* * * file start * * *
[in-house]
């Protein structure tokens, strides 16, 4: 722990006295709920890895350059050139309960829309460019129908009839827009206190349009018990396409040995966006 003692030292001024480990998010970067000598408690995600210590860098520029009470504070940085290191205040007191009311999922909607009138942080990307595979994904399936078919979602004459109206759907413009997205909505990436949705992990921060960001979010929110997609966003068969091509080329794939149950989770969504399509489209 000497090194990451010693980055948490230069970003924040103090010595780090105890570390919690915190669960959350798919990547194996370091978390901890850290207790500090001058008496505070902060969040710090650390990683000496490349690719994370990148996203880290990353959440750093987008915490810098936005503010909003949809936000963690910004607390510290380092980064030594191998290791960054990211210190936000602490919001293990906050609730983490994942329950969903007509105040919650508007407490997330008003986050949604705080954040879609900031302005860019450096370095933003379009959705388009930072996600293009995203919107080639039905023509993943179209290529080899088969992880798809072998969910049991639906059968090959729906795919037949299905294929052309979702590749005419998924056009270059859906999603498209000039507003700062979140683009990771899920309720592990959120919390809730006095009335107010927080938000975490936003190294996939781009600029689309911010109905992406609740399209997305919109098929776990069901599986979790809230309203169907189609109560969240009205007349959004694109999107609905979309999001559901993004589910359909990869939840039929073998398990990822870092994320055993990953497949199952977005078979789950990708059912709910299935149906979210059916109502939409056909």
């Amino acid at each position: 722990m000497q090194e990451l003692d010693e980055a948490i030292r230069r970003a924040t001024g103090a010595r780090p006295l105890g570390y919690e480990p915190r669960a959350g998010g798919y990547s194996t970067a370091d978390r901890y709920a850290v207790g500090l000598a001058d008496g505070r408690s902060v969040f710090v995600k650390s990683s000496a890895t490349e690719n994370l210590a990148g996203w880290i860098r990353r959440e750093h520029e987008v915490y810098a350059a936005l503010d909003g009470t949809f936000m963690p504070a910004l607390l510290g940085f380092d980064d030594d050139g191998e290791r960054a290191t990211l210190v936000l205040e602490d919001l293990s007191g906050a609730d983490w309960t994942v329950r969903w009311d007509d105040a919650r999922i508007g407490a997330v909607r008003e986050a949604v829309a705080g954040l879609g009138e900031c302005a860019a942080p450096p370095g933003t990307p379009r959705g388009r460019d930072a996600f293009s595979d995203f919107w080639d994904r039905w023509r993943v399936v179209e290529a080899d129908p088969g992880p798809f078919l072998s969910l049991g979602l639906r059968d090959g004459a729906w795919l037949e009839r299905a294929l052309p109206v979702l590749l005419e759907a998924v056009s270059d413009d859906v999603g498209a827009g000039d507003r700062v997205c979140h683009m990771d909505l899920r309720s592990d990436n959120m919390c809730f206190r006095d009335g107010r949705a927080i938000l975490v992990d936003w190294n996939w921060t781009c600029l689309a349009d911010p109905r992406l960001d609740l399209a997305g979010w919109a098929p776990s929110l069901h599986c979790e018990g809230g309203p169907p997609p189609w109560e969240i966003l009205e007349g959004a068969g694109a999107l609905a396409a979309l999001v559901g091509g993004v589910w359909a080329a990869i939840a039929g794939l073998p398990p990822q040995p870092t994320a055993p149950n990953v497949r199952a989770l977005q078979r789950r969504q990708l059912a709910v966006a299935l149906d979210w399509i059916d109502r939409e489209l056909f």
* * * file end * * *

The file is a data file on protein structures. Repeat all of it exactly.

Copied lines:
[in-house]
């Protein structure tokens, strides 16, 4: 722990006295709920890895350059050139309960829309460019129908009839827009206190349009018990396409040995966006 003692030292001024480990998010970067000598408690995600210590860098520029009470504070940085290191205040007191009311999922909607009138942080990307595979994904399936078919979602004459109206759907413009997205909505990436949705992990921060960001979010929110997609966003068969091509080329794939149950989770969504399509489209 000497090194990451010693980055948490230069970003924040103090010595780090105890570390919690915190669960959350798919990547194996370091978390901890850290207790500090001058008496505070902060969040710090650390990683000496490349690719994370990148996203880290990353959440750093987008915490810098936005503010909003949809936000963690910004607390510290380092980064030594191998290791960054990211210190936000602490919001293990906050609730983490994942329950969903007509105040919650508007407490997330008003986050949604705080954040879609900031302005860019450096370095933003379009959705388009930072996600293009995203919107080639039905023509993943179209290529080899088969992880798809072998969910049991639906059968090959729906795919037949299905294929052309979702590749005419998924056009270059859906999603498209000039507003700062979140683009990771899920309720592990959120919390809730006095009335107010927080938000975490936003190294996939781009600029689309911010109905992406609740399209997305919109098929776990069901599986979790809230309203169907189609109560969240009205007349959004694109999107609905979309999001559901993004589910359909990869939840039929073998398990990822870092994320055993990953497949199952977005078979789950990708059912709910299935149906979210059916109502939409056909």
């Amino acid at each position: 722990m000497q090194e990451l003692d010693e980055a948490i030292r230069r970003a924040t001024g103090a010595r780090p006295l105890g570390y919690e480990p915190r669960a959350g998010g798919y990547s194996t970067a370091d978390r901890y709920a850290v207790g500090l000598a001058d008496g505070r408690s902060v969040f710090v995600k650390s990683s000496a890895t490349e690719n994370l210590a990148g996203w880290i860098r990353r959440e750093h520029e987008v915490y810098a350059a936005l503010d909003g009470t949809f936000m963690p504070a910004l607390l510290g940085f380092d980064d030594d050139g191998e290791r960054a290191t990211l210190v936000l205040e602490d919001l293990s007191g906050a609730d983490w309960t994942v329950r969903w009311d007509d105040a919650r999922i508007g407490a997330v909607r008003e986050a949604v829309a705080g954040l879609g009138e900031c302005a860019a942080p450096p370095g933003t990307p379009r959705g388009r460019d930072a996600f293009s595979d995203f919107w080639d994904r039905w023509r993943v399936v179209e290529a080899d129908p088969g992880p798809f078919l072998s969910l049991g979602l639906r059968d090959g004459a729906w795919l037949e009839r299905a294929l052309p109206v979702l590749l005419e759907a998924v056009s270059d413009d859906v999603g498209a827009g000039d507003r700062v997205c979140h683009m990771d909505l899920r309720s592990d990436n959120m919390c809730f206190r006095d009335g107010r949705a927080i938000l975490v992990d936003w190294n996939w921060t781009c600029l689309a349009d911010p109905r992406l960001d609740l399209a997305g979010w919109a098929p776990s929110l069901h599986c979790e018990g809230g309203p169907p997609p189609w109560e969240i966003l009205e007349g959004a068969g694109a999107l609905a396409a979309l999001v559901g091509g993004v589910w359909a080329a990869i939840a039929g794939l073998p398990p990822q040995p870092t994320a055993p149950n990953v497949r199952a989770l977005q078979r789950r969504q990708l059912a709910v966006a299935l149906d979210w399509i059916d109502r939409e489209l056909f």